The Artist Unleashed: Psychosis, Denial, Mental Illness and Emotional Support For The Poet

Connecting the dots

The case study Miriam Gelhor did not understand how to use the word bathos in a sentence. Did that make her stupid or ignorant she thought to herself. She thought clowns were laughing at her. Yes, yes. Quite real. Clowns with plastic flowers and red squishy noses riding bicycles that were too small for their big feet were laughing at her. They were somewhere out there, she imagined. Somehow it was real to her. She disliked (intensely) her body and thighs and could be found staring at her orange peel cellulite and stretch marks after a bath. Oh, where had the time gone. She was forty-one but inside, inside her heart she was a teenage sweetheart. Of course she told herself that it was her brain telling her heart this nonsense. Her tired-of-overthinking-everything brain. High school had failed her. Her parents had failed her. She blamed her mother for the molestation, her arrested development, and the fact that she couldn’t achieve an orgasm. Youth, Miriam knew this with certainty, was no longer on her side. All the potential high school boyfriends were now married. They had managed to settle down. Maybe they (like her brother Gordon) smoked pot now and then. She remembered the day her brother handed her the joint. Miriam refused to take it. Do you think that you’re being funny, she said. She was shocked, hurt, embarrassed. She idolised her brother. He had disappointed her repeatedly in the past. That day she felt badly let-down by him. Ha ha, he said in return, turned his back on her and walked away. Innocence always has a bittersweet ending and when that ending comes it comes with a price. What the Gelhor siblings now realised is this. That with every goodbye, farewell and welcome there was a new and fruitful beginning waiting to rise like a phoenix.

Dialogue between a food addict and a substance abuser/sibling rivalry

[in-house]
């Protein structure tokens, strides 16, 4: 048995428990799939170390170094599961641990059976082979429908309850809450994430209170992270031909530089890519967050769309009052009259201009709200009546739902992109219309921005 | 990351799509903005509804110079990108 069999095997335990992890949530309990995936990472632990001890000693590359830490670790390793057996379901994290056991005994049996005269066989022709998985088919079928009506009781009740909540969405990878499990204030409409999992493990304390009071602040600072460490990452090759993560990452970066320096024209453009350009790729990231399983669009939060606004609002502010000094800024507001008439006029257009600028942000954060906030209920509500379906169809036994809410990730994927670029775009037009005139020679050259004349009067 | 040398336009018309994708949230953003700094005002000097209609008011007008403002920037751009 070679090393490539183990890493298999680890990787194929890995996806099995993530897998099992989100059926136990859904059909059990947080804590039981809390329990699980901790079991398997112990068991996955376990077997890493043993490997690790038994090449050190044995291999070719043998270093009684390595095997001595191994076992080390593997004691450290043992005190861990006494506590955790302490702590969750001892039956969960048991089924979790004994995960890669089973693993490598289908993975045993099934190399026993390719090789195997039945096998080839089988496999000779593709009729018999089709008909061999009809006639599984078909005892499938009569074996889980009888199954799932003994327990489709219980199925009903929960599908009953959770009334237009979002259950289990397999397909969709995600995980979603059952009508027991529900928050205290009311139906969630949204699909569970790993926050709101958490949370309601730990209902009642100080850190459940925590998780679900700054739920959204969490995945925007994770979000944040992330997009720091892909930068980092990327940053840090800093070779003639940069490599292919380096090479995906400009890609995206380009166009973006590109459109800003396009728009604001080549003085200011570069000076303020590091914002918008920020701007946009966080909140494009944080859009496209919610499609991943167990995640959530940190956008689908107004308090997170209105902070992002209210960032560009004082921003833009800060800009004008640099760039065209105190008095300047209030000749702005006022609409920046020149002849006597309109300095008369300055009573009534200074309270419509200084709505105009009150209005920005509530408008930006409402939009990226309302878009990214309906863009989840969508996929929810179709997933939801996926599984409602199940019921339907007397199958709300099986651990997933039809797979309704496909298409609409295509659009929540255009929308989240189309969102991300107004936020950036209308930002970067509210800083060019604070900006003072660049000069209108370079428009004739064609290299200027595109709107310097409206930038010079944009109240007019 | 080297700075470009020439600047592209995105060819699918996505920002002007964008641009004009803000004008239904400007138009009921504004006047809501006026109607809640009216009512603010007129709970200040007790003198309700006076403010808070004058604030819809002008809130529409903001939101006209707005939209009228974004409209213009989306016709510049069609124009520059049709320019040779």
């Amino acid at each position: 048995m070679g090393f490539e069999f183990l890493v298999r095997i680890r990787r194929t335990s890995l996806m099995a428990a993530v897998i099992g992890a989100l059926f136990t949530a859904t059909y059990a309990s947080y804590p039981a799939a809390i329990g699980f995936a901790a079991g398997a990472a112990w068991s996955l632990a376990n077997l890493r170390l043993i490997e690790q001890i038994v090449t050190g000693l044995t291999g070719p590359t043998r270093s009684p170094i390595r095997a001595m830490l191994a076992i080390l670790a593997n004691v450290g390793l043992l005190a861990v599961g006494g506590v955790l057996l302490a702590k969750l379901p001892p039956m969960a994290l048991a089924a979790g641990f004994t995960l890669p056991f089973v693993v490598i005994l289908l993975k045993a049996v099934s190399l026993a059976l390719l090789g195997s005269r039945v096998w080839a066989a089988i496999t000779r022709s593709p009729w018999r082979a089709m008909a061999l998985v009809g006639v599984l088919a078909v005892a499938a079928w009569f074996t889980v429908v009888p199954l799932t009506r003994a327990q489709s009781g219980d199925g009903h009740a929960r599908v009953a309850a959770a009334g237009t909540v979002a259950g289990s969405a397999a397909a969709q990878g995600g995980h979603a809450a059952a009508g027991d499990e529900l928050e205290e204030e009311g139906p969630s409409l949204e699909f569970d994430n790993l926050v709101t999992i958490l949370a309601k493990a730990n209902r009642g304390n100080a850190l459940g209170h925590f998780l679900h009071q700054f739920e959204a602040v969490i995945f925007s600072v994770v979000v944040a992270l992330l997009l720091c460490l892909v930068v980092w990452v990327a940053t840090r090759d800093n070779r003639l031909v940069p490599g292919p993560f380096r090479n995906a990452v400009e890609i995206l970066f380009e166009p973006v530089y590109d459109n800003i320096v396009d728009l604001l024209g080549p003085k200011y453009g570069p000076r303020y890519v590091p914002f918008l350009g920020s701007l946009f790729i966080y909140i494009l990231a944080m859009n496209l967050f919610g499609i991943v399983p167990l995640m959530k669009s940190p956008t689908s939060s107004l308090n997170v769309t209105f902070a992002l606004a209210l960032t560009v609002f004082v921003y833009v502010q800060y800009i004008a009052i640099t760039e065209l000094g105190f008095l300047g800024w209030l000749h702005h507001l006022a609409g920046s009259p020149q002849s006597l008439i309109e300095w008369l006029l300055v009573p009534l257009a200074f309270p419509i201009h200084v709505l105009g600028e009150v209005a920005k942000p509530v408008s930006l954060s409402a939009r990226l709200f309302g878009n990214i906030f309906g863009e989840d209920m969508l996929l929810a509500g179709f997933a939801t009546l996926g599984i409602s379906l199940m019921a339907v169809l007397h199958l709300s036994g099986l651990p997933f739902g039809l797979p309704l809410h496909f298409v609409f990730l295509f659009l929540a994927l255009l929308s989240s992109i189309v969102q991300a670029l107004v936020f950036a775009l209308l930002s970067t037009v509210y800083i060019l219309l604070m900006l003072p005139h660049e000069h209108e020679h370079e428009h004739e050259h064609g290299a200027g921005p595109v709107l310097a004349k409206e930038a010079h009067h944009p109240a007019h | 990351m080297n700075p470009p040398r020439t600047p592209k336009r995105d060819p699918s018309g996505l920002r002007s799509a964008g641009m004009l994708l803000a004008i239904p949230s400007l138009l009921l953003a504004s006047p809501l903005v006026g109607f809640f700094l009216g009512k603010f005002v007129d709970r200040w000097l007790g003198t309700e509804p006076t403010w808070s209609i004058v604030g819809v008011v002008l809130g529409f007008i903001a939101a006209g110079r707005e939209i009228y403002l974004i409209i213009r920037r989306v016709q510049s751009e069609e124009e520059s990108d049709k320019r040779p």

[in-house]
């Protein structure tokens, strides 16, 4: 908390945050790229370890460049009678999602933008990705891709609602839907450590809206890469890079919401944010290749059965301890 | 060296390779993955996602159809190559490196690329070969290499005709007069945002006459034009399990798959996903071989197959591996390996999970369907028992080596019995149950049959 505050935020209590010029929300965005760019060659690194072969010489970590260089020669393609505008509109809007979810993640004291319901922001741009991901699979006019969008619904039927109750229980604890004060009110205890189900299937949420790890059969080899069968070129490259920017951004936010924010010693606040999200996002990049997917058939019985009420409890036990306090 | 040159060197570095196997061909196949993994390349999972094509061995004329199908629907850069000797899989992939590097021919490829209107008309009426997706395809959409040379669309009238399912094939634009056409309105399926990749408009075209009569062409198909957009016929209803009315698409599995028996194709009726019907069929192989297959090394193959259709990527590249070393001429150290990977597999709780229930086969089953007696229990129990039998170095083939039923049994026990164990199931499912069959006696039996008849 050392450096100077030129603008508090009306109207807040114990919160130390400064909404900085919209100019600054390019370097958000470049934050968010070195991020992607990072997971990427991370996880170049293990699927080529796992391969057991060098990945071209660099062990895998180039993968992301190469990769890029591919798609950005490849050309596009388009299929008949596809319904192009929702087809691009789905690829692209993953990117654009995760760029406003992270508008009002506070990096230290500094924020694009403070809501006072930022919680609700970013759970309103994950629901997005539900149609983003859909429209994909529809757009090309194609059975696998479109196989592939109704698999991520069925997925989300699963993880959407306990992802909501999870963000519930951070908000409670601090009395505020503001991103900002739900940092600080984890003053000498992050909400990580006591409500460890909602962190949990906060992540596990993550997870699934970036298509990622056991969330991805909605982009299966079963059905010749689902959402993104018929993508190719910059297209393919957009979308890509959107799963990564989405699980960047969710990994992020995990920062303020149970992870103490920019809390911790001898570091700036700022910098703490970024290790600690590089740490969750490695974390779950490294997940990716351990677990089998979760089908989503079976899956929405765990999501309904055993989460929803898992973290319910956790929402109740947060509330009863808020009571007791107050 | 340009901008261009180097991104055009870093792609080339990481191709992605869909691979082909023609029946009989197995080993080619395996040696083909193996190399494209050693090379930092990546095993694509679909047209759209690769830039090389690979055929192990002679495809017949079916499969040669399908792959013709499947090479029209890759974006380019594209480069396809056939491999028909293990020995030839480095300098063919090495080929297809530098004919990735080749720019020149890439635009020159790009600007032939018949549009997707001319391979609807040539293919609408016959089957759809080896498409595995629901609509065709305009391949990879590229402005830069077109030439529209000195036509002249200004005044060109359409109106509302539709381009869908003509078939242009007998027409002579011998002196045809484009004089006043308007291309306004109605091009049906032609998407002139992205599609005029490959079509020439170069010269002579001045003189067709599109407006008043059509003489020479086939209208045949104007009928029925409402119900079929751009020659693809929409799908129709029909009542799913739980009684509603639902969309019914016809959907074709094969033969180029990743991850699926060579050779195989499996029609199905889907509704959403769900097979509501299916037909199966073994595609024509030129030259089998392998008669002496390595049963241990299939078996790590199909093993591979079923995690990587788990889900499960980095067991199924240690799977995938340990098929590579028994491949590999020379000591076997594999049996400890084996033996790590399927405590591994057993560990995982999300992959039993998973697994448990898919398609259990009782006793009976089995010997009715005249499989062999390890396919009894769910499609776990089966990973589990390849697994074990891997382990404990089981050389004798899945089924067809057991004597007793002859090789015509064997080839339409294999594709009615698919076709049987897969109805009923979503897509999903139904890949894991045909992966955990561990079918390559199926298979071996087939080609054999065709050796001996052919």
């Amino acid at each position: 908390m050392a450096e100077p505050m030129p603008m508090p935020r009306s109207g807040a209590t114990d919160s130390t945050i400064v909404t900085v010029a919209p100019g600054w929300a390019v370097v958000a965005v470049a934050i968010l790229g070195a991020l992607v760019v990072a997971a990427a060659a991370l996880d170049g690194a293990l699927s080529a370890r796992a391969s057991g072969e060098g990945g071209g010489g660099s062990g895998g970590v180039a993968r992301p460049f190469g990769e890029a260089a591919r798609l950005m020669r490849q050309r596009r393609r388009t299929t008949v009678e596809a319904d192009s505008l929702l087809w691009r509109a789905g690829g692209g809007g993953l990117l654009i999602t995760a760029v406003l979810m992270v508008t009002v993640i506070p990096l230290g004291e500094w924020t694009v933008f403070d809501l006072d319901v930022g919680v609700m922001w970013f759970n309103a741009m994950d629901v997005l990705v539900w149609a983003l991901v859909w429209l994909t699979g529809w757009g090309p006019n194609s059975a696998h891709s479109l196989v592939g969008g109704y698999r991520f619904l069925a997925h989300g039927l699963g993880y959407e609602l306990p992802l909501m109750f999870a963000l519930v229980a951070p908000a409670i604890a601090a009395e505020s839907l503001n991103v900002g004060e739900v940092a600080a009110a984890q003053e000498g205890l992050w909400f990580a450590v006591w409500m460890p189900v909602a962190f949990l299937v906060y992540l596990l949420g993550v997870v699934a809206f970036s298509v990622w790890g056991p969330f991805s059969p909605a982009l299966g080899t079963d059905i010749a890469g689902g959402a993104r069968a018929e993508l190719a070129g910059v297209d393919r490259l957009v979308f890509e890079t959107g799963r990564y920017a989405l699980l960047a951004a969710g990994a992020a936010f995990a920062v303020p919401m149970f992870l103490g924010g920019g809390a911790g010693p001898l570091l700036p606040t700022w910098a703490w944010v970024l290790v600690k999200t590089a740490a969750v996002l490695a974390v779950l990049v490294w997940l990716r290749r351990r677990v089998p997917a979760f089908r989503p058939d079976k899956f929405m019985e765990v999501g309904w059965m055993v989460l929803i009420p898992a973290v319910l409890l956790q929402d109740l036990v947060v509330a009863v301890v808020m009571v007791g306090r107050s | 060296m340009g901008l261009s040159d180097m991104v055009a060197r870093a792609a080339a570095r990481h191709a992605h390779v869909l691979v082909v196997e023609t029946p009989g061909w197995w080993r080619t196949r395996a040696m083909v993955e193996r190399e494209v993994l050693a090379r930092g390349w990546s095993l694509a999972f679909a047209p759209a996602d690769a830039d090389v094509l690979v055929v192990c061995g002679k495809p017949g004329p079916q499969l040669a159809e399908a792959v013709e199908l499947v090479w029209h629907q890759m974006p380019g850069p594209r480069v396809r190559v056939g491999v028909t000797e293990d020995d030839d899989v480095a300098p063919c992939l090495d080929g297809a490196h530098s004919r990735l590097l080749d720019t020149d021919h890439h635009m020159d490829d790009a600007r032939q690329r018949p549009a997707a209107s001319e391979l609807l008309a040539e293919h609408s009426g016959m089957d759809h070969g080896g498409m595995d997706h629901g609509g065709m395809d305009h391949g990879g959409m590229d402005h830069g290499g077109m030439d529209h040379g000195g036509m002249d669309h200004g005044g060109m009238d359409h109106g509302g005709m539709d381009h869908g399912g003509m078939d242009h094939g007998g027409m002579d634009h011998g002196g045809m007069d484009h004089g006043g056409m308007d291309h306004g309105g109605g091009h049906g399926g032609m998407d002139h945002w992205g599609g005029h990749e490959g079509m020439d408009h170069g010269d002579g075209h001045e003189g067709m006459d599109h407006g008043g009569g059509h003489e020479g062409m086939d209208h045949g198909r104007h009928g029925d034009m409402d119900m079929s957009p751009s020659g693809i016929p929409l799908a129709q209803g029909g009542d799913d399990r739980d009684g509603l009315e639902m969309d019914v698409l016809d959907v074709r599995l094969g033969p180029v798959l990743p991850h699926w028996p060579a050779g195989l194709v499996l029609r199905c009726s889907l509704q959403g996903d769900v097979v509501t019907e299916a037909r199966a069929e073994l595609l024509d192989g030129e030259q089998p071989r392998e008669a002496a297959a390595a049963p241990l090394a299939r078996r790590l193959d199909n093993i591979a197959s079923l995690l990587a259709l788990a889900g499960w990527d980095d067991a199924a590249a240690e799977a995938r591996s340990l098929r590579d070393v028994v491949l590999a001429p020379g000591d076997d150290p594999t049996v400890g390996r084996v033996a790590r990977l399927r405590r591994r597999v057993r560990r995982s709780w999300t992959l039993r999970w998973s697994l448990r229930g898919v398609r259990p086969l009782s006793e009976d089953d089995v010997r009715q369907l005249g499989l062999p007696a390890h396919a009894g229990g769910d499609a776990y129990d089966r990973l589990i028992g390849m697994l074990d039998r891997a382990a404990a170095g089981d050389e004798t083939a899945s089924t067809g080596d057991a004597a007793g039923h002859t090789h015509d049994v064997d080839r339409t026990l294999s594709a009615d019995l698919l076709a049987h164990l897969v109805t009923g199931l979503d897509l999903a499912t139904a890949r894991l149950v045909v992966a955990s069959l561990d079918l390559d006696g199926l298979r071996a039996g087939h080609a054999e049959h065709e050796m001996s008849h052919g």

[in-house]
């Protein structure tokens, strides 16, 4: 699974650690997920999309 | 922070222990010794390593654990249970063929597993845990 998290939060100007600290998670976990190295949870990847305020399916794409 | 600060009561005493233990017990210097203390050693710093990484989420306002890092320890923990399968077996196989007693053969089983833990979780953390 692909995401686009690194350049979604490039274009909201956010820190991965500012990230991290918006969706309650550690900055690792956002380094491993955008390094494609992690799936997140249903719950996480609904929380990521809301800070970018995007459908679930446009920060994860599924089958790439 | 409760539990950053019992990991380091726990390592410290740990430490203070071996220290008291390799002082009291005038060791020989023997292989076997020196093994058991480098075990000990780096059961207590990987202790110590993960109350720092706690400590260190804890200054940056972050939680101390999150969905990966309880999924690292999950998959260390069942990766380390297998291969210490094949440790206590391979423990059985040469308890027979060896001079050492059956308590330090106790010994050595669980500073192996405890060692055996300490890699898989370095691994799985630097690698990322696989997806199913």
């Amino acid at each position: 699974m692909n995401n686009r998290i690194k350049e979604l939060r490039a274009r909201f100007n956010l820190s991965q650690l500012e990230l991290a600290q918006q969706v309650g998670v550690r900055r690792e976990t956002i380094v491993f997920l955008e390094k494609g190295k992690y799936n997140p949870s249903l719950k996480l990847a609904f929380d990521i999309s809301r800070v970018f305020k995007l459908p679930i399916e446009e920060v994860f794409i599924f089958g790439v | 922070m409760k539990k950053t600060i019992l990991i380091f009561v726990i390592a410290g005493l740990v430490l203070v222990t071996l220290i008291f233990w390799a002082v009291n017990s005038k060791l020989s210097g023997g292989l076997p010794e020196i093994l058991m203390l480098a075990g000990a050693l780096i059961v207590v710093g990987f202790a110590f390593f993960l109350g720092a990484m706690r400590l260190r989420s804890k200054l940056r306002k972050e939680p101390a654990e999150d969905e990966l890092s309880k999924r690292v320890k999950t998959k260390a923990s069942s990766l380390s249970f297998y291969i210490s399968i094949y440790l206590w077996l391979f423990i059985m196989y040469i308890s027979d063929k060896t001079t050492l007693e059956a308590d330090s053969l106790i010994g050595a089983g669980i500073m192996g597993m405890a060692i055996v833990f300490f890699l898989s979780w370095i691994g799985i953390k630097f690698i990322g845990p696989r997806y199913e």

“Leave the dogs alone. I said, leave my dogs alone.”

“Your dogs are nasty. They look just as ugly as you, Miriam Gelhor. Oh, don’t be sore now. I was only playing with you.”

“You’re sweet this morning. Did you have a fight with your lady? Your lady has muscles. I have to say she is very muscular.”

“She’s buxom and you’re just jealous ’cause you’re flat chested.”

“Ooh, that hurt. Cat got your tongue?”

“Just don’t say anything about her, ok? You virgin queen.” Miriam’s brother muttered under his breath.

“Oh, leave me alone. I am tired of playing this game with you.”

“It’s always the same. With you Mir it’s always the same. You wake up with a chip on your shoulder and you go to bed with a chip on your shoulder day in and day out. Don’t you long for a different scenario?”

“If life had given me a set of different circumstances then maybe I would be singing a different tune.

“You can make having a deplorable mood disorder or having a nervous breakdown singable.”

“Dear Mr Wonderful, you leave much to be desired. Your behaviour is simply magnificent today. Well done buddy. Here, you get the Oscar nom. You’re acting like a real king. Look at Kong Bella.” Bella licked Miriam’s hand. “Bellakins look at the king of the jungle.”

“I want out of here. Out of this house. Out of this town.”

“Then leave.”

“I can’t just leave you here on your own. What about dad? I have certain responsibilities. I have a son who needs me to be around for him and I’m going to do that for as long as I’m breathing. Don’t tell me I should have married his mother. Just don’t give me another lecture. I don’t want to hear it.”

“What about him? What about dad is what I mean. I can manage.” Gordon raised his eyebrows at this.

“It’s clear to me that you’re not managing. It’s clear as the light of day.”

“He’s not a burden to me. He might be a burden to you but not to me. I’m coping.”

“I never said that he was a burden to me and there you go again. Twisting the meaning of what I’m saying and putting words in my mouth. Listen to me. I’m trying to tell you that I’m here for you if you need me.” Gordon almost spat out the words.

“Well, I love you too. Let’s hug it out and play happy families. I think mum’s going mental again.”